I’ve been drawing since I was a child, from the moment I first held a fat color crayon in my small hand. As I got older I drew constantly, doodling on every scrap of paper I could find. Art classes in middle and high school, then college, refined and honed my skills and pushed me to expand into new mediums. For me, being an artist was as natural as drawing breath. I dreamed of one day illustrating children’s books.
But as a young adult it became quite clear that my talent couldn’t pay the rent.
So I found work as a graphic artist, then later as a journalist who occasionally got to paint with her words. I married and had a daughter. I became a newspaper editor and often did my own graphic page design, layout, and production. It kept my old artistic talent alive, but just barely. In the meantime I had a mortgage to pay, groceries to buy, and the never-ending monthly expenses all families everywhere face. Journalism paid the bills. Sure, I still doodled compulsively–and aimlessly–on scrap paper, napkins, on sticky notes, and in the margins of bills, envelopes, and calendars, I hadn’t the time nor the inclination necessary to create real art.
Thirty-some years have passed since then. Today, I’m a part-time freelance writer. I blog about living well with rheumatoid disease and I’m an active advocate for those of us who live with RD and other chronic illnesses/chronic pain conditions. My daughter is a grown-up and I live with my elderly mother as her companion and caretaker. My life is full, but for the first time since I was a teen-ager I actually have time to spare. To my delight–and wonderment!–that old, soft but insistent urge to draw and create images and worlds on paper has returned.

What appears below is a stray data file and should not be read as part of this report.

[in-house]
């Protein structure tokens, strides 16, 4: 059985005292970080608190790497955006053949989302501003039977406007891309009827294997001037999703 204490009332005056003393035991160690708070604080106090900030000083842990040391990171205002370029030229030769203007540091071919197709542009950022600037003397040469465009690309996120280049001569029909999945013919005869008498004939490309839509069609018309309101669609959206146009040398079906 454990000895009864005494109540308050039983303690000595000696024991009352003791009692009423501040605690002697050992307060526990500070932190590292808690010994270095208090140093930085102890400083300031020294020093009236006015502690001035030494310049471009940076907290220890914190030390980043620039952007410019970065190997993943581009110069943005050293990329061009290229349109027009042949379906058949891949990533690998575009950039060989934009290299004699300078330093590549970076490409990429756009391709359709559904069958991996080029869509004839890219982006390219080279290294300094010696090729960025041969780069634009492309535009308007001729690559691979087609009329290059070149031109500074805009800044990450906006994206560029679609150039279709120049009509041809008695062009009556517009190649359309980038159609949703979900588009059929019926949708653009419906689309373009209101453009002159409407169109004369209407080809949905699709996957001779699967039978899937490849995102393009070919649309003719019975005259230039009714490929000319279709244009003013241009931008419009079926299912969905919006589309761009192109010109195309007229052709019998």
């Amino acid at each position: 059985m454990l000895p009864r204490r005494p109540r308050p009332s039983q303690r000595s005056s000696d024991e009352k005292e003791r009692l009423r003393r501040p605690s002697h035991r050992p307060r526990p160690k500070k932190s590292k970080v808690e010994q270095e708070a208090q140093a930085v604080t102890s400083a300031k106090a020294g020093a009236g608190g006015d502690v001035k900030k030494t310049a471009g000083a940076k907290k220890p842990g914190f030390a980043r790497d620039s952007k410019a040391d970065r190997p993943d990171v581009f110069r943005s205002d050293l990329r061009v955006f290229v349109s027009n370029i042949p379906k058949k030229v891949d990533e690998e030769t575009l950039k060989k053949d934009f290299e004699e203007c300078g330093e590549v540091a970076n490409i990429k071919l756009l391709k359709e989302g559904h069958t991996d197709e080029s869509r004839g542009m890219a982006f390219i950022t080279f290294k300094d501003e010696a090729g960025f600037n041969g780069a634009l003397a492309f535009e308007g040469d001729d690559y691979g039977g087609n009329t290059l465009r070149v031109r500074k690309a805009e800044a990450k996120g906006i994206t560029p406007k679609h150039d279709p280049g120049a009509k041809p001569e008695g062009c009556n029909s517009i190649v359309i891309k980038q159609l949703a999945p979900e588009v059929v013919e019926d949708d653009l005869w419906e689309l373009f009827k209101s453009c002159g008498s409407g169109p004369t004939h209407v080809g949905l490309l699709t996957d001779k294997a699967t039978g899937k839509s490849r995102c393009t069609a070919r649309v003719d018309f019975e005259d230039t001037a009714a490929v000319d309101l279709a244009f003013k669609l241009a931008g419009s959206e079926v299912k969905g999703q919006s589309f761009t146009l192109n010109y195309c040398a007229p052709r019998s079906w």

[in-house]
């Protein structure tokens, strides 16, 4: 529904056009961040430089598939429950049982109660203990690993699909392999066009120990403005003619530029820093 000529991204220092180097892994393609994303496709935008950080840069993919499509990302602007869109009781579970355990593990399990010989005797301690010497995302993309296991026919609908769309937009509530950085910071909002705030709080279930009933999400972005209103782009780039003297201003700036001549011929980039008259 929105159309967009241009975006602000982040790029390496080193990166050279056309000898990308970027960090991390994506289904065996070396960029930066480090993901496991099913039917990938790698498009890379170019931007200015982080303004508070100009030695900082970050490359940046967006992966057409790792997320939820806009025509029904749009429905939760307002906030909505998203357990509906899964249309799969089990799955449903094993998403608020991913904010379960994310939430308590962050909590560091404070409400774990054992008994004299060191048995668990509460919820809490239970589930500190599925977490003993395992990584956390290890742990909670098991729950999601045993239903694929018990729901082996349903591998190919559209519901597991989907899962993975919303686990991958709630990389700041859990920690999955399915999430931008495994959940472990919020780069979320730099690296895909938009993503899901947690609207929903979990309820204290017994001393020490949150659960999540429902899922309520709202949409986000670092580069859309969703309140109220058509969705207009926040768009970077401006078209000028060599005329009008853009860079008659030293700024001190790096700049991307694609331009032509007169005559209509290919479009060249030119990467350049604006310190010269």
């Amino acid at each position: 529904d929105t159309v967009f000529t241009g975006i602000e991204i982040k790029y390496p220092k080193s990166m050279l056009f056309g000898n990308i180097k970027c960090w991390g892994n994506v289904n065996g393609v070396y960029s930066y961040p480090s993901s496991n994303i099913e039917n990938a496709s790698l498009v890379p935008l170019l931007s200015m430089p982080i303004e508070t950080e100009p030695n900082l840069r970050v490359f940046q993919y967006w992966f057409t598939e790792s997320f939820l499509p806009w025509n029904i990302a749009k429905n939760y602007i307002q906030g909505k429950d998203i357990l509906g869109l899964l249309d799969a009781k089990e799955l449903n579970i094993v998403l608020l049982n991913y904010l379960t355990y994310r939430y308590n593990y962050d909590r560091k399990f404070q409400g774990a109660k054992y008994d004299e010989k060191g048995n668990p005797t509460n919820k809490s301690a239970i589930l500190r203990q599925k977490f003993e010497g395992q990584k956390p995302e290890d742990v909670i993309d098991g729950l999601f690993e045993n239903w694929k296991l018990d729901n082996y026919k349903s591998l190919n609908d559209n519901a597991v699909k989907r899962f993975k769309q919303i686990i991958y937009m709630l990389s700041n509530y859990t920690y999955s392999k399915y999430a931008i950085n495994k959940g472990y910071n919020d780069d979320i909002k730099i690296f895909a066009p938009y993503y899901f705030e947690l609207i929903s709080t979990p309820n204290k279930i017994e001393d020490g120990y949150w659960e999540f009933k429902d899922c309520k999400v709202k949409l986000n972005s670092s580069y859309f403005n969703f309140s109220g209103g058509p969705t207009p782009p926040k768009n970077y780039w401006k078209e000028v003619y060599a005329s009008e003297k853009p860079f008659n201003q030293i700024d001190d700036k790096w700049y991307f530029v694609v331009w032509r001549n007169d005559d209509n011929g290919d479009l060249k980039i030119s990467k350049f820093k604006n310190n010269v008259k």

A few months ago I got myself a drawing table and a good chair. I purchased quality drawing and watercolor paper, along with paint brushes and watercolors, drawing pens, and colored pencils. And then, with my breath caught in my throat and my tongue caught between my teeth, I started creating visual art again.
My first attempts were clumsy, but I forgave myself. After all, it had been, what, more than three decades? And really, the drawings weren’t bad. I kept at it, playing with the different papers, mediums, styles, and that natural gift I’d abandoned and left dormant for so long. After a while, I stopped trying to make Fine Art and just drew what came naturally. I got better at it. My lines went from tentative to assertive as my eye-hand coordination improved. To my delight, my imagination–which, unlike me, hadn’t aged at all!–flexed its figurative muscles and learned to crawl, then walk, and then run all over again.
Since then I’ve done many new drawings and paintings. They’re mostly small. I’m experimenting with mediums and styles, practicing, reading, and studying the work of other artists. My hands and wrists, always stiff and sore from rheumatoid disease, do slow me down some. I have to take frequent breaks to rest them as I draw and paint, and there are days when I can’t grasp a pencil at all. Nevertheless, I’m overjoyed at my progress. And I still want to be an illustrator.
But what about the title of this post? What are “drawing pains?”
They started in late October. When I turned my head to the right, my neck hurt. It wasn’t bad, and as those of us who cope frequently with chronic pain do, I tried to ignore it. Must have slept wrong, I told myself.